Expert witnesses

There are whisperings of a crackdown on expert witnesses in the form of a toughening of the rules governing the evidence they give to the court.



Currently expert evidence is governed by Rule 33 of the Criminal Procedure Rules as well as by the guidance issued by individual governing bodies, for example this is the General Medical Council's advice.  Other less well regulated areas have different, less or no real guidance for 'experts' to follow.  Even where guidance exists that doesn't mean it will be followed well, properly or even at all!

A few years ago, I was counsel in a big cultivation of cannabis case where one of the central issues revolved around an accounting ledger written partly in English and partly in Vietnamese.  There was a dispute over whether a particular word translated into "grass" or "aunty".  The Crown contended the word was "grass" and referred to cannabis sales.  The Defence line was the word meant "aunty" and related to a loan repayment by the defendant to his aunt.  The prosecution produced an "expert" in the form of a Vietnamese translator who was very bad and whom we were able to tear apart.  So, the next day they found another translator who did manage to support them.  So, we responded with our own expert report that concurred with us that the word was "aunty". Thinking about it, I don't think our expert was all that honest as a) she knew the co-defendant and had discussed the case prior to giving us the report but 'forgot' to mention that fact; and b) she fled the country when told she had to come to court to give evidence!  Proper quality expert... just the sort our justice system needs.

Now, before a lawyer can stand up in Court, he or she must complete several years of training plus on the job training and post-qualification training as well as completing yearly update courses.  A typical expert does not need to show any of this training and certainly in the case of translators and other such un-regulated experts they don't always need to have any training at all because the Courts quite regularly don't bother to make any checks whatsoever.  That is how people like Gene Morrison and Godwin Onubogu was able to give evidence in court.

But, bogus experts aren't the only problem that the courts face.  Other respectable, educated and fully qualified experts frequently get a bee in their bonnet about something or worse become so entrenched in their thinking that they forget to question the evidence and reach conclusions based on the evidence rather than arriving at a conclusion and then looking back for the evidence.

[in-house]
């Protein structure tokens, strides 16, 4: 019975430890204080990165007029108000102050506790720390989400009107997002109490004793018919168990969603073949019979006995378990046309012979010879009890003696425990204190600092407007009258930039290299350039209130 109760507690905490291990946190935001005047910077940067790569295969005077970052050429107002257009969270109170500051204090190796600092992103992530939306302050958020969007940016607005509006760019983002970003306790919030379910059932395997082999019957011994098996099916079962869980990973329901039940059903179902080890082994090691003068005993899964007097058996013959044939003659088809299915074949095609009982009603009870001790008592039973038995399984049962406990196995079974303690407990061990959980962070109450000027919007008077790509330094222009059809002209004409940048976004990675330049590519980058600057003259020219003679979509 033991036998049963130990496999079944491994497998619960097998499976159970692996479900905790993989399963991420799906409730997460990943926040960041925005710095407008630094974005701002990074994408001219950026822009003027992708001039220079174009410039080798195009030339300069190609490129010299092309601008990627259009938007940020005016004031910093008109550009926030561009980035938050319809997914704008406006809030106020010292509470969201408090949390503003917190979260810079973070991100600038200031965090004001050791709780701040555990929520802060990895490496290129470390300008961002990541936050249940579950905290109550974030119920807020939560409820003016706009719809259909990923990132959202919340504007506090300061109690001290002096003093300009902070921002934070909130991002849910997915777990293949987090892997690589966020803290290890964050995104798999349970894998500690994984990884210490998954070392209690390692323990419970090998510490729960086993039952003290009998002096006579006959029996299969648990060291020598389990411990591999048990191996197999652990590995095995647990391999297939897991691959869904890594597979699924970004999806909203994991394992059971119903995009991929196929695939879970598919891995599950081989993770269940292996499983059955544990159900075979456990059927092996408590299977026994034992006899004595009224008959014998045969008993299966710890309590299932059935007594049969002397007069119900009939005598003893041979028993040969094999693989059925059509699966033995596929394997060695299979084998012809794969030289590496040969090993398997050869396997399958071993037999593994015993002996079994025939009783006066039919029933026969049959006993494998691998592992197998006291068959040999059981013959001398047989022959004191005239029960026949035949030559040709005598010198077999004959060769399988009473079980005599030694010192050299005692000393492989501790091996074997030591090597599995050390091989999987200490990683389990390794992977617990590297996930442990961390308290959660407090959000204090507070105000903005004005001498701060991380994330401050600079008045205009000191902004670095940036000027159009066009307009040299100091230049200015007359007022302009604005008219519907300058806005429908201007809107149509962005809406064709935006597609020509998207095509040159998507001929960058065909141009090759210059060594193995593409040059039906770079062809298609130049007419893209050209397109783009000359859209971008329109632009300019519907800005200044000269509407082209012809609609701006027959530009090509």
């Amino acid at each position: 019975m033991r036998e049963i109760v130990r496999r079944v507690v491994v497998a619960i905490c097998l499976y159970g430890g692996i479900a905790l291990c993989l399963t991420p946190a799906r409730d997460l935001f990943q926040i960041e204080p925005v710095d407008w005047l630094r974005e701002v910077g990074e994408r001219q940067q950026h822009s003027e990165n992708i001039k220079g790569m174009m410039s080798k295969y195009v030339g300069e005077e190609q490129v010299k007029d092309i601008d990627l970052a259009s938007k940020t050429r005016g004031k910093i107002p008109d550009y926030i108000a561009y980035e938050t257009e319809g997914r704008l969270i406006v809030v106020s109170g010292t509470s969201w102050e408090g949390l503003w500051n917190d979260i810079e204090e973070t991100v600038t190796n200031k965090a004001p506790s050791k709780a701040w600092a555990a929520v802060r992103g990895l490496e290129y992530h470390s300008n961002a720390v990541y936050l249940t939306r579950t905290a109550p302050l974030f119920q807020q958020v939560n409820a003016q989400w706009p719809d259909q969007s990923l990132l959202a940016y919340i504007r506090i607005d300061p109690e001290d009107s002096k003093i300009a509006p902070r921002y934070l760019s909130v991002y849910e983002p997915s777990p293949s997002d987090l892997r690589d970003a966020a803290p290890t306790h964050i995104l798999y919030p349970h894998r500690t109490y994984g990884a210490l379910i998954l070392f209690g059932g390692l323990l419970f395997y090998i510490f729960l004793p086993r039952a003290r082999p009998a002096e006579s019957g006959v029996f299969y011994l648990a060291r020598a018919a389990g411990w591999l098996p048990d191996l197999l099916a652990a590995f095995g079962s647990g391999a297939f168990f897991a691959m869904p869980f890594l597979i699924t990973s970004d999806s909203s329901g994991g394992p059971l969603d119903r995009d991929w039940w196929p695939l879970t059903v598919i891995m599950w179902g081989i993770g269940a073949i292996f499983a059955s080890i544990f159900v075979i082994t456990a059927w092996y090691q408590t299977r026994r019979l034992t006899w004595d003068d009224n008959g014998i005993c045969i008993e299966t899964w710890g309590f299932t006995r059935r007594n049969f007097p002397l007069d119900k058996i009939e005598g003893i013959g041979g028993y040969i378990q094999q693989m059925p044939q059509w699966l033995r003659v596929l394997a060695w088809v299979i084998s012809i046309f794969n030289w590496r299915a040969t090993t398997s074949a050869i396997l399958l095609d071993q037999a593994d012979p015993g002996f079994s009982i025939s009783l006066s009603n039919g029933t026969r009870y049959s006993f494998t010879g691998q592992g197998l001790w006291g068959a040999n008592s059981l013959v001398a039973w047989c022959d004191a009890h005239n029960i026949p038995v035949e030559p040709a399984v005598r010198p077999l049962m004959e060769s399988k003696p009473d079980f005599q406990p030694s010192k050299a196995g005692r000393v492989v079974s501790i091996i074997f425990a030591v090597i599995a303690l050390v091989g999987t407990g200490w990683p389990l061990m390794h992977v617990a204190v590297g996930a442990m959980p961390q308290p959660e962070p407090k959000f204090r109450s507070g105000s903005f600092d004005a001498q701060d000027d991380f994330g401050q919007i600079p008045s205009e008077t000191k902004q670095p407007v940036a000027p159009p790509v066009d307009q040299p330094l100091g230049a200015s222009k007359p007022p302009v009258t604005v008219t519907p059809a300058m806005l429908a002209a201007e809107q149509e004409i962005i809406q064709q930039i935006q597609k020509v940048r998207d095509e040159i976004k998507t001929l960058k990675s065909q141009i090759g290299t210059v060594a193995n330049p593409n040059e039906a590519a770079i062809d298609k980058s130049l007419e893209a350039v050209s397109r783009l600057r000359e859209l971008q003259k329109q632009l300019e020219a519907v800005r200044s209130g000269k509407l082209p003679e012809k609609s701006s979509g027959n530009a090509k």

In one case my firm covered, the financial expert continually said he needed more and more disclosure from the Crown.  When his report finally arrived, it was clear that he hadn't needed 80% of it and was simply trying to inflate his own bill.

A friend of mine holds a doctorate that has something to do with the analysis of pollen (I don't pretend to fully understand it at all) and I have regularly advised him to take up expert witness jobs as they pay rather well.  He refuses because he says that the handful of other experts currently in the UK spend more of their time trying to discredit each other than conducting any useful science and he doesn't want to be involved in a public slanging match in the courts and in his industry publications.  He describes the two main experts as "useless" but so loud that people listen to them.

When I recently required the services of a forensic paediatric pathologist I discovered a small problem.  There is only one such person in the UK, Professor Risden, and he gives expert reports exclusively to the prosecution - he will not accept an instruction from the defence was the result of my enquiries... very independent you might think.  Finding a forensic pathologist is relatively easy until you mention that a child is involved, at which point it becomes very hard to find anybody willing to act because of the mud slinging that goes on between the experts who work solely for the prosecution and the others.

As an example of the sort of thing that goes on I will quote from a statement given by Heather Kirkwood to an English court.  Mrs Kirkwood is a US attorney who is licenced to practice in Washington and Texas.  She has approximately 20-years practice experience and she swore a statement that at the Eleventh International Conference on shaken baby syndrome she witnessed Detective Inspector Welsh from the Metropolitan Police Service give a talk entitled "A National Co-Ordinated Approach to Cases of Non-Accidental Head Injury in the UK".  She describes the co-ordinated approach thus:

"Shortly into the talk, I realized that the "national coordinated approach" referenced in the titled of the talk was essentially a description of the joint efforts of New Scotland Yard, prosecution counsel, and prosecution medical experts to prevent Dr Squier [sic] and Dr Cohen [two medical doctors who questioned prosecution evidence and were the subject of anonymous complaints to the GMC] from testifying for the defense on their findings in specific cases as well as on their published and peer-reviewed research."

The matter of what happened at this conference and the situation with Dr's Squires and Cohen are whole topics in themselves and I mention them only to give an illustration of the world of expert evidence, which is often thought of as a lofty idealistic arena where scientific evidence is examined and conclusions drawn based solely on facts not egos or fixed notions of what is scientifically "right".